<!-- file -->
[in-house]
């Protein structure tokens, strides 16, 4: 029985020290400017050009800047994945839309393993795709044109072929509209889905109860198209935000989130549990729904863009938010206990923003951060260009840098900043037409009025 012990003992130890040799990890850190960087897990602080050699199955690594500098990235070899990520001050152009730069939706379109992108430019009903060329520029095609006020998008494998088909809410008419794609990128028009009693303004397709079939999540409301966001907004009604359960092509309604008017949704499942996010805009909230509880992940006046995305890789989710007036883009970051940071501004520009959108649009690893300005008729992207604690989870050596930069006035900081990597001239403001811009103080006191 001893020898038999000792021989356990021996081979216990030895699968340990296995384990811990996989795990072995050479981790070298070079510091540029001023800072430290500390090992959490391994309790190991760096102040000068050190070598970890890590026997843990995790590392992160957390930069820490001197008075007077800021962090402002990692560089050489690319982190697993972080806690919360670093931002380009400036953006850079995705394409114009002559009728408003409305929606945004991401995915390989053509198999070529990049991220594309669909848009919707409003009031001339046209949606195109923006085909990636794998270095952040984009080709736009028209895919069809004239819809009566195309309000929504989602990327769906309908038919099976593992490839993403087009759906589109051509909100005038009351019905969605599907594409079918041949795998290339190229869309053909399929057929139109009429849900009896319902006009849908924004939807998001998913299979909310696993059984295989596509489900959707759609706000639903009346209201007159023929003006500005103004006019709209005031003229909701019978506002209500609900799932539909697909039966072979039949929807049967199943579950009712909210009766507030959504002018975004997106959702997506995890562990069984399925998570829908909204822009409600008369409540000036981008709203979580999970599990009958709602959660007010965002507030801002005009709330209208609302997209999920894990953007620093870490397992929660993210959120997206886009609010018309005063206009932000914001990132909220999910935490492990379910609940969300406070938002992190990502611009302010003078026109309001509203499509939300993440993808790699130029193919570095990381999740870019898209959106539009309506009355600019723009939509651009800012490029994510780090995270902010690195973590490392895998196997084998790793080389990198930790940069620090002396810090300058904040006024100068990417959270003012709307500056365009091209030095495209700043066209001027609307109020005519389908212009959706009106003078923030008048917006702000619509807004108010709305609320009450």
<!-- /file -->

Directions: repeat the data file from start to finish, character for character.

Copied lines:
[in-house]
């Protein structure tokens, strides 16, 4: 029985020290400017050009800047994945839309393993795709044109072929509209889905109860198209935000989130549990729904863009938010206990923003951060260009840098900043037409009025 012990003992130890040799990890850190960087897990602080050699199955690594500098990235070899990520001050152009730069939706379109992108430019009903060329520029095609006020998008494998088909809410008419794609990128028009009693303004397709079939999540409301966001907004009604359960092509309604008017949704499942996010805009909230509880992940006046995305890789989710007036883009970051940071501004520009959108649009690893300005008729992207604690989870050596930069006035900081990597001239403001811009103080006191 001893020898038999000792021989356990021996081979216990030895699968340990296995384990811990996989795990072995050479981790070298070079510091540029001023800072430290500390090992959490391994309790190991760096102040000068050190070598970890890590026997843990995790590392992160957390930069820490001197008075007077800021962090402002990692560089050489690319982190697993972080806690919360670093931002380009400036953006850079995705394409114009002559009728408003409305929606945004991401995915390989053509198999070529990049991220594309669909848009919707409003009031001339046209949606195109923006085909990636794998270095952040984009080709736009028209895919069809004239819809009566195309309000929504989602990327769906309908038919099976593992490839993403087009759906589109051509909100005038009351019905969605599907594409079918041949795998290339190229869309053909399929057929139109009429849900009896319902006009849908924004939807998001998913299979909310696993059984295989596509489900959707759609706000639903009346209201007159023929003006500005103004006019709209005031003229909701019978506002209500609900799932539909697909039966072979039949929807049967199943579950009712909210009766507030959504002018975004997106959702997506995890562990069984399925998570829908909204822009409600008369409540000036981008709203979580999970599990009958709602959660007010965002507030801002005009709330209208609302997209999920894990953007620093870490397992929660993210959120997206886009609010018309005063206009932000914001990132909220999910935490492990379910609940969300406070938002992190990502611009302010003078026109309001509203499509939300993440993808790699130029193919570095990381999740870019898209959106539009309506009355600019723009939509651009800012490029994510780090995270902010690195973590490392895998196997084998790793080389990198930790940069620090002396810090300058904040006024100068990417959270003012709307500056365009091209030095495209700043066209001027609307109020005519389908212009959706009106003078923030008048917006702000619509807004108010709305609320009450």